Ruling in deadly 2011 police shooting lawsuit challenged by libertarian think tank | KOB 4
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Ruling in deadly 2011 police shooting lawsuit challenged by libertarian think tank

Brittany Costello
March 31, 2018 06:28 PM

ALBUQUERQUE, N.M. – Years after a deadly officer-involved shooting in northern New Mexico, the use of force in that case is still being called into question.

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Now the Cato Institute, a Washington-based think tank, is urging the Supreme Court to review a 2017 court ruling. 

It all started with a frantic call to police on Oct. 4, 2011 reporting a driver turning his lights off and on, and driving recklessly. That call would lead State Police officers to a secluded home in Glorieta, just outside Santa Fe – the home of Daniel and Samuel Pauly.

Daniel Pauly was allegedly the driver in a road rage incident that happened on Interstate 25.

It was dark when three NMSP officers walked up to the home with flashlights, though those documents state "officers agreed there was not enough evidence to arrest Daniel,” according to court documents.

The documents state the two men inside believed officers were actually intruders, so they armed themselves. The two men inside the home allegedly fired a few warning shots. The warning shots prompted an officer to fire back, according to court documents, and Samuel Pauly was fatally shot.

Court documents allege the officers failed to properly identify themselves.

The officers were never charged with wrongdoing, but the family filed a wrongful death lawsuit saying the officers violated Pauly's Fourth Amendment rights.

In an effort to avoid trial, those officers claimed they had qualified immunity. After a number of court rulings and an opinion from the country's highest court, the 10th Circuit Court of Appeals ruled in favor of those officers.

In a brief filed this month, Pauly v. White, the Cato Institute is asking the highest court to review the case once again and reconsider qualified immunity, emphasizing that the ruling "contributes to a culture of near-zero accountability for law enforcement and other public officials."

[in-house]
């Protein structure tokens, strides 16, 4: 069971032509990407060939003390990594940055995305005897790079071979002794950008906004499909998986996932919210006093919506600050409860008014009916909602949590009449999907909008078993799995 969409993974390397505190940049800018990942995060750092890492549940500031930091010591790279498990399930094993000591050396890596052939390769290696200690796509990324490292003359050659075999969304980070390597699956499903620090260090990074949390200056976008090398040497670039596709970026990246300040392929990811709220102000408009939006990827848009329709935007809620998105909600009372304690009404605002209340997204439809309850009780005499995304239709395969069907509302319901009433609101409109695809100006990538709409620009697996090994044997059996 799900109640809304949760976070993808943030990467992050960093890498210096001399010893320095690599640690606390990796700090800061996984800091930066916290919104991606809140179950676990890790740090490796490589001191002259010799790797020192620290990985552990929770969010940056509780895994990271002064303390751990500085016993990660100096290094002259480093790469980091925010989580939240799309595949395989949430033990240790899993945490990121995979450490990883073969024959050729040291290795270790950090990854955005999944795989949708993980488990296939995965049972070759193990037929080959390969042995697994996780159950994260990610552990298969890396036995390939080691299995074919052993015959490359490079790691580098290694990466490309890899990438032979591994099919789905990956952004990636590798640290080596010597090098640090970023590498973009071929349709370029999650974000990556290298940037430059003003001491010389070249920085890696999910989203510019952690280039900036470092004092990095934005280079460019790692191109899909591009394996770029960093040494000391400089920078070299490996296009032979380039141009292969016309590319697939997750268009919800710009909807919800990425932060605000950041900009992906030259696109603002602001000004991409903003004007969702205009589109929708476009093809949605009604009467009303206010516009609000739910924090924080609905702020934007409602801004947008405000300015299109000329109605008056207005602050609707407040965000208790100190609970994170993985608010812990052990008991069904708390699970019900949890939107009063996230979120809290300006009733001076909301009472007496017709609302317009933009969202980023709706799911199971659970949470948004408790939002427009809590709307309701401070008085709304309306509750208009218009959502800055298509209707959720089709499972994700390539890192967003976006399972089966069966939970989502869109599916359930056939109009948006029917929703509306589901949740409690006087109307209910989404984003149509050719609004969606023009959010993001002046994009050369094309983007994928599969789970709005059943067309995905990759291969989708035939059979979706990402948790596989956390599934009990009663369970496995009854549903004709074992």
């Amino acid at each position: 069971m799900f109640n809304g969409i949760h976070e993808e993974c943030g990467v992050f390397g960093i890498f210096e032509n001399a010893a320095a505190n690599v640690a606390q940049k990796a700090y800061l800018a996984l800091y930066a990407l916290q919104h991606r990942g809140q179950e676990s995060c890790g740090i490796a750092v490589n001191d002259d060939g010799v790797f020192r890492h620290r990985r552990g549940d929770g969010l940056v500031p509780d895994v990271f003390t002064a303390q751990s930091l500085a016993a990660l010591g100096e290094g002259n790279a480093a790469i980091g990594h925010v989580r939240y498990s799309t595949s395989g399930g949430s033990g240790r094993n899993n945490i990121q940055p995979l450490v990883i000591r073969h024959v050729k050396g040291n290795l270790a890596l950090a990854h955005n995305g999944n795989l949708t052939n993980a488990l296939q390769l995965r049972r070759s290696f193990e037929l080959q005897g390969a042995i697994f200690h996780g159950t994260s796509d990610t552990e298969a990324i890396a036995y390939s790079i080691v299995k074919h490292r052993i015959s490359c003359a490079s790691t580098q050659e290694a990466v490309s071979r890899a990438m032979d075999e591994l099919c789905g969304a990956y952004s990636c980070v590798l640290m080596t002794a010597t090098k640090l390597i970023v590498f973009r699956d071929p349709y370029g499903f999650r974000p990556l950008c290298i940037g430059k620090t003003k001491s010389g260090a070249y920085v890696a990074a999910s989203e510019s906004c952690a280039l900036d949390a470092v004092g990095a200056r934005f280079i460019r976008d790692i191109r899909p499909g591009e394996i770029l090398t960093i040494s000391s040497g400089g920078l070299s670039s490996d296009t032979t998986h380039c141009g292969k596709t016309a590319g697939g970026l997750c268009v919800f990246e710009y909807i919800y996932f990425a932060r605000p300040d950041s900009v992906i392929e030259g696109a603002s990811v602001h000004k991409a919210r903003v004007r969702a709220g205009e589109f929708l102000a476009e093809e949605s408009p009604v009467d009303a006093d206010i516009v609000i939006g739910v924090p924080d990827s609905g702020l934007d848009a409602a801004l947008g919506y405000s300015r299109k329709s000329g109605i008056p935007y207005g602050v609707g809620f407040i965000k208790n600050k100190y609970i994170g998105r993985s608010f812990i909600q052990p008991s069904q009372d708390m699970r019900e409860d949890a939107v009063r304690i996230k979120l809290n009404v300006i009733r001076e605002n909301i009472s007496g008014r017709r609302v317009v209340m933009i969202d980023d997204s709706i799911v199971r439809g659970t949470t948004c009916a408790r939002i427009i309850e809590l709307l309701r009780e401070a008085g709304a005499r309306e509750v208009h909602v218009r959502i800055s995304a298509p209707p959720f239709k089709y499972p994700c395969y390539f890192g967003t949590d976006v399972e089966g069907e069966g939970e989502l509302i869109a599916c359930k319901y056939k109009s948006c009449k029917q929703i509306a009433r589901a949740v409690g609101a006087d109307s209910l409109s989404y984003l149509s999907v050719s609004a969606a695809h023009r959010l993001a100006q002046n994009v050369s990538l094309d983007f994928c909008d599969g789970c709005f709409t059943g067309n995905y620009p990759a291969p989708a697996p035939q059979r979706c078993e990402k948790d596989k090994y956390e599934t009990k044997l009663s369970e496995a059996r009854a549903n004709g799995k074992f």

The Cato Institute is supporting a petition for that Supreme Court review in this case. 

 

 

 

ALBUQUERQUE, N.M. – Years after a deadly officer-involved shooting in northern New Mexico, the use of force in that case is still being called into question.

Now the Cato Institute, a Washington-based think tank, is urging the Supreme Court to review a 2017 court ruling.  https://www.cato.org/publications/legal-briefs/pauly-v-white

It all started with a frantic call to police on Oct. 4, 2011 reporting a driver turning his lights off and on, and driving recklessly. That call would lead State Police officers to a secluded home in Glorieta, just outside Santa Fe – the home of Daniel and Samuel Pauly.

Daniel Pauly was allegedly the driver in a road rage incident that happened on Interstate 25.

It was dark when three NMSP officers walked up to the home with flashlights, though those documents state "officers agreed there was not enough evidence to arrest Daniel,” according to court documents.

The documents state the two men inside believed officers were actually intruders, so they armed themselves. The two men inside the home allegedly fired a few warning shots. The warning shots prompted an officer to fire back, according to court documents, and Samuel Pauly was fatally shot.

Court documents allege the officers failed to properly identify themselves.

The officers were never charged with wrongdoing, but the family filed a wrongful death lawsuit saying the officers violated Pauly's Fourth Amendment rights.

In an effort to avoid trial, those officers claimed they had qualified immunity. After a number of court rulings and an opinion from the country's highest court, the 10th Circuit Court of Appeals ruled in favor of those officers.

In a brief filed this month, Pauly v. White, the Cato Institute is asking the highest court to review the case once again and reconsider qualified immunity, emphasizing that the ruling "contributes to a culture of near-zero accountability for law enforcement and other public officials."

The Cato Institute is supporting a petition for that Supreme Court review in this case. https://object.cato.org/sites/cato.org/files/pubs/pdf/pauly-v-white2c-cato-amicus-brief.pdf

 

 

 

 

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Brittany Costello

Copyright 2018 KOB-TV LLC, a Hubbard Broadcasting Company. All rights reserved

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